It's astonishing to think that Kim Engelbrecht, now firmly established as a leading South African actress, never once thought she would be a household name when she was growing up.
From a small middle class family in Cape Town this 27-year-old started her career at the age of 12, playing the lead - Sara in the Italian production, 'Sarahsara' (based on the true-life story of a 12-year-old cripple girl of Sudanese decent, who swims the 35km challenge from the Isle of Capri to Napoli in Italy)
After school Engelbrecht worked at a local gym. "One day I was working there and this guy came in with a camera and crew. He was shooting something for Craz-E, a new television show, and he asked me to come and audition for it."
At just 18, Engelbrecht started her journey towards being one of South Africa's most well-known faces - spending nine months on the daily national programme on eTV before moving to Johannesburg in 1999 to host their flagship youth show, Take Five. Engelbrecht was chosen out of around five thousand girls. "I couldn't believe that I got through but it did mean moving to Johannesburg."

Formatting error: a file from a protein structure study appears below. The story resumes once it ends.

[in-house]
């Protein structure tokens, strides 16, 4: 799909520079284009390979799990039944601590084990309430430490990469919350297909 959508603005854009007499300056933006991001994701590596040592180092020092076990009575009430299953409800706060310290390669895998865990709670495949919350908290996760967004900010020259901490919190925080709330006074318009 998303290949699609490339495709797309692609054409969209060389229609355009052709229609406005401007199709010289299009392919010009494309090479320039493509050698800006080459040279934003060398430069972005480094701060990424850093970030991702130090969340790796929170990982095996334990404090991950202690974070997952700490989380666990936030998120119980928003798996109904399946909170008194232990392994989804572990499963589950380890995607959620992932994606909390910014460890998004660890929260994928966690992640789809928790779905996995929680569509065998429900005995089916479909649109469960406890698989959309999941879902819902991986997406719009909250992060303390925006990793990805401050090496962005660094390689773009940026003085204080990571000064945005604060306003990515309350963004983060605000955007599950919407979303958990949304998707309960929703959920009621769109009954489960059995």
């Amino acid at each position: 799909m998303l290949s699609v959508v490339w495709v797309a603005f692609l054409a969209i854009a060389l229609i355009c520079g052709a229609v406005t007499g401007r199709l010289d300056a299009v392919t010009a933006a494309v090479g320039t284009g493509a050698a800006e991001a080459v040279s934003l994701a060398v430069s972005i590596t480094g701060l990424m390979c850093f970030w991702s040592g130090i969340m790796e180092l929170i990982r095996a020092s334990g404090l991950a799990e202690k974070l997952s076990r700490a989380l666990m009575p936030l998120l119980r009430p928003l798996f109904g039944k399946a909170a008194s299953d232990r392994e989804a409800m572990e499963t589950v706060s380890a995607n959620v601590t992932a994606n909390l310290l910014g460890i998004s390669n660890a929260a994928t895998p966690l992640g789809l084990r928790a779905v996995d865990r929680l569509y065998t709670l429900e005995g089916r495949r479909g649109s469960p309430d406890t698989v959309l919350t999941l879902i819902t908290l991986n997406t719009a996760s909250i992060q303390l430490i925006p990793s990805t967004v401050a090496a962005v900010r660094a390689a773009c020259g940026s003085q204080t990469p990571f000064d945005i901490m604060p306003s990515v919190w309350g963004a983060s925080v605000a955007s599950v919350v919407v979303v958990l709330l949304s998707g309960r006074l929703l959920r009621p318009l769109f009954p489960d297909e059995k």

Engelbrecht remained part of Take Five until 2004 - but again, her ever-evolving destiny stepped in and in 2002 she auditioned for the role of Lolly, the controversial teenager on the SABC 3 soapie, Isidingo. Getting into the role presented a challenge for Englebrecht. "I remember the producers saying to me to stop trying so hard and just go with the character in the beginning.
During her years playing Lolly, Engelbrecht began spreading her wings, joining the Pure Monate Show to write and perform comedy, as well as taking on the role of Sadika, a lesbian dancer on the cop drama Zero Tolerance. Her film career also began moving in a more serious direction: she won the role of Nancy in the 2004 production of 'Twist', where she stepped into the shoes of a Cape Town Prostitute and lover of Bill Sykes and also appeared in the 2005 independent film,' The Flyer'.
The film that has done the most to reveal Engelbrecht's at times sublime ability to bring a character to life on the big screen is the multi-award winning 'Bunny Chow'. Directed by John Barker., the film is an examination of urban living in contemporary South Africa character.
Most recently, Engelbrecht has taken her ability to convey wild and conflicting emotions to the stage, starring as the troubled Scout in the South African version of Ben Elton's 'Popcorn' for which she earned a Naledi nomination for best new comer. Also playing Pettie Peters the lead in "Kroes". An Afrikaans piece based on a novel by Pat Stameteloos,which opened at the Suidooste fees this year.
"Acting is an ongoing learning experience and that is something I have learned to love."